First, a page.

Go Brit Baby! - Tech Sessions
The Project Car
You see ads for MG project cars listed all the time. These MGs are just waiting for a new caring owner to come along to bring them back to life. They range from basket cases to cars in pretty good condition but just haven’t been driven in years. The previous owner may have given up, lost interest, or needed that precious garage space back.
Although this project MG hasn’t been the subject of an official CMGC tech session yet, I thought I would relate a recent case of another MG being brought back from a long hibernation and what it took to get it running. This information might be helpful for anyone thinking of taking the project plunge.
The subject car is a 1977 MGB roadster. As the story goes, the second owner bought the car in southern California in 1978 and then ended up moving to Arizona. Hey, I like this story already as the desert provides a nice dry environment for a MG. The B was a weekend driver until 1988 and 55,000 miles. He then bought a T-bird and the MGB sat in the garage for 10 years.
The car was then given to his son 3 years ago. The son brought the car back to Illinois, hopeful to someday restore the car to running condition. After 3 years though and no time, the son finally sells the car to new club member Leonard Casario. The son confirmed that the engine was still free and not frozen. So, Leonard thought he was in good shape for trying to get a 13-year dormant engine started.
The first time I saw the car I was amazed how rust free this original car was. The cockpit floors and trunk floor look brand new. The interior is in good condition and the dash is not even cracked, as one would expect from the hot Arizona sun. The green paint has a few garage rash scratches and what appears to be over spray that the new owner believes may buff out. Also included is a brand new top still in the box, a nice tonneau and boot cover.
We were pleasantly surprised to find an original ignition key still attached in the engine compartment. MG hid a spare key in the Bs’ engine compartment, however, I believe few of them survive today. Owners take them out and end up using them as a primary key or losing them.
Time to see if we could get this nice project running. Paul Urquhart came along to help with this process. First, we drained all the fluids and flushed the radiator. We then added oil/filter and put water back into the radiator after putting on a new belt and hoses. Second, new plugs were gapped and replaced and the points were gapped. Third, we gave the dual carbs (car had already been converted from the stock Zenith) a thorough cleaning and replaced the fuel filter and fuel lines. After sitting 13 years there was some real nasty fuel gunk in the bottom of the float bowls.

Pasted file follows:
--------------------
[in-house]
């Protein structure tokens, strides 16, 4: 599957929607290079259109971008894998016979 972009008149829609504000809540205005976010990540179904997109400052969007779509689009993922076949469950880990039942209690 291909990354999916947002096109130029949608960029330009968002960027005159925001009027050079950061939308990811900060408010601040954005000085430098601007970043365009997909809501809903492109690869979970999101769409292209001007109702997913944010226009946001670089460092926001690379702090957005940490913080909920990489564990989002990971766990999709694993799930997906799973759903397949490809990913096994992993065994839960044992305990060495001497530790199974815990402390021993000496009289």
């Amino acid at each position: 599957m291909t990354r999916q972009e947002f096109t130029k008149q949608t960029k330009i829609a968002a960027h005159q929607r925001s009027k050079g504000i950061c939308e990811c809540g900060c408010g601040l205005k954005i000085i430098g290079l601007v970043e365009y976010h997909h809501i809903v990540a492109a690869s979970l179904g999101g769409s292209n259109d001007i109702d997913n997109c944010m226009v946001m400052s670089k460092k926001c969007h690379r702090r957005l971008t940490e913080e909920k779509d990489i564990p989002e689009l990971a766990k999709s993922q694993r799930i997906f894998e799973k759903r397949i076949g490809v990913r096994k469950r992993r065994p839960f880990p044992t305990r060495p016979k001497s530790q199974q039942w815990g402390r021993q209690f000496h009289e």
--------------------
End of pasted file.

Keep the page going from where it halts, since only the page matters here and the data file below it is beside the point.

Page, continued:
Then we added a new battery and put some new fuel in the tank. Even though the tank was empty we should probably have pulled the gas tank and flushed it out. But at this point we were all excited to fire this baby up. Leonard turned the key just enough to hear the fuel pump go and we flushed about a quart of fuel through the gas lines before it went into the carbs. Leonard excitedly noted that the radio was working.
We’re all pretty pumped at this point and wanted to fire that engine. So, we reconnect the gas line and Leonard turns the key…nothing…again…nothing. At this point the new owner is disgusted and Paul and I are a bit puzzled but figure it’s probably something to do with the starter. I climb under the car as Paul studies the wiring diagram. Well, we find one broken wire and one wire in the wrong place on the starter.
We make the necessary repairs and try again. The car cranks just great and the oil pressure is good but the car still isn’t starting. It wants to run when you put starter fluid in it but won’t run on its own. Now I’m perplexed, as everything seems to be in place for this car to run. Fortunately, Paul studies the carbs some more and notices that the forward carb jet seems frozen. So he pulls it out and cleans it up. We try again and…victory. The car is running although it is backfiring out the carbs somewhat.
So, after about 3 hours the car is running. We take a lunch break and come back to adjust the valves and tune the carbs. The car is now running beautifully through a range of rpms with no smoke in sight. What a great feeling.
Leonard spent $500 for the MGB and another $60 or so for the battery, hoses, belt , and such. $560 total for a running, rust free MGB! Next on the agenda will be to go through all the hydraulics and brakes to bring this Brit Baby back on the road.
All right everyone sitting on the project fence, grab a car and bring another MG back from the brink. It can be a fun and satisfying experience.
Do you have a tranny that is chattering or has a bad syncro? We will be having a Transmission Rebuild Tech Session on Saturday, July 14th at 9 a.m. in St. Charles, IL. One MGA transmission and a MGB overdrive tranny. Take the mystery out of your transmission and attend this informative tech session. Feel free to contact me for more information.